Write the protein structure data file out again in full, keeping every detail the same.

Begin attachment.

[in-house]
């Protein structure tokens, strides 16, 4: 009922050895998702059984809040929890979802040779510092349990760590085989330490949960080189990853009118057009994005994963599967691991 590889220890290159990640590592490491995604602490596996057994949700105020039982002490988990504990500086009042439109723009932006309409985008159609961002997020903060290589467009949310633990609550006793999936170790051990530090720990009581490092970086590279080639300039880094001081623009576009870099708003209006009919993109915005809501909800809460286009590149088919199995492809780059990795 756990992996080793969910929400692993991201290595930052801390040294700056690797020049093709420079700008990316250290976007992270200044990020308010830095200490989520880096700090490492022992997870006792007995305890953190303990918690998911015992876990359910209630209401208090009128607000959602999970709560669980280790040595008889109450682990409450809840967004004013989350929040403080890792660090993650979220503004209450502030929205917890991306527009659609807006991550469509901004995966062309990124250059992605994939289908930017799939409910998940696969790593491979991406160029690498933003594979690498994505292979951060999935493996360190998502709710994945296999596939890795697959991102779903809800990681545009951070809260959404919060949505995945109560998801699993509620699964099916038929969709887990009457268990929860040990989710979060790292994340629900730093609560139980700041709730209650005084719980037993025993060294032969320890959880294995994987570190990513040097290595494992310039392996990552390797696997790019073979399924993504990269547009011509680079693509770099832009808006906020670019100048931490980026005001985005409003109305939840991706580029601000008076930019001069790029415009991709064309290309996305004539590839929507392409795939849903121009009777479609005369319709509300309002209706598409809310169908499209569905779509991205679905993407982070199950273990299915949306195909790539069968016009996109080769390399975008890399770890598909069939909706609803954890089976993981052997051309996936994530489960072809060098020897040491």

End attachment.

[in-house]
């Protein structure tokens, strides 16, 4: 009922050895998702059984809040929890979802040779510092349990760590085989330490949960080189990853009118057009994005994963599967691991 590889220890290159990640590592490491995604602490596996057994949700105020039982002490988990504990500086009042439109723009932006309409985008159609961002997020903060290589467009949310633990609550006793999936170790051990530090720990009581490092970086590279080639300039880094001081623009576009870099708003209006009919993109915005809501909800809460286009590149088919199995492809780059990795 756990992996080793969910929400692993991201290595930052801390040294700056690797020049093709420079700008990316250290976007992270200044990020308010830095200490989520880096700090490492022992997870006792007995305890953190303990918690998911015992876990359910209630209401208090009128607000959602999970709560669980280790040595008889109450682990409450809840967004004013989350929040403080890792660090993650979220503004209450502030929205917890991306527009659609807006991550469509901004995966062309990124250059992605994939289908930017799939409910998940696969790593491979991406160029690498933003594979690498994505292979951060999935493996360190998502709710994945296999596939890795697959991102779903809800990681545009951070809260959404919060949505995945109560998801699993509620699964099916038929969709887990009457268990929860040990989710979060790292994340629900730093609560139980700041709730209650005084719980037993025993060294032969320890959880294995994987570190990513040097290595494992310039392996990552390797696997790019073979399924993504990269547009011509680079693509770099832009808006906020670019100048931490980026005001985005409003109305939840991706580029601000008076930019001069790029415009991709064309290309996305004539590839929507392409795939849903121009009777479609005369319709509300309002209706598409809310169908499209569905779509991205679905993407982070199950273990299915949306195909790539069968016009996109080769390399975008890399770890598909069939909706609803954890089976993981052997051309996936994530489960072809060098020897040491």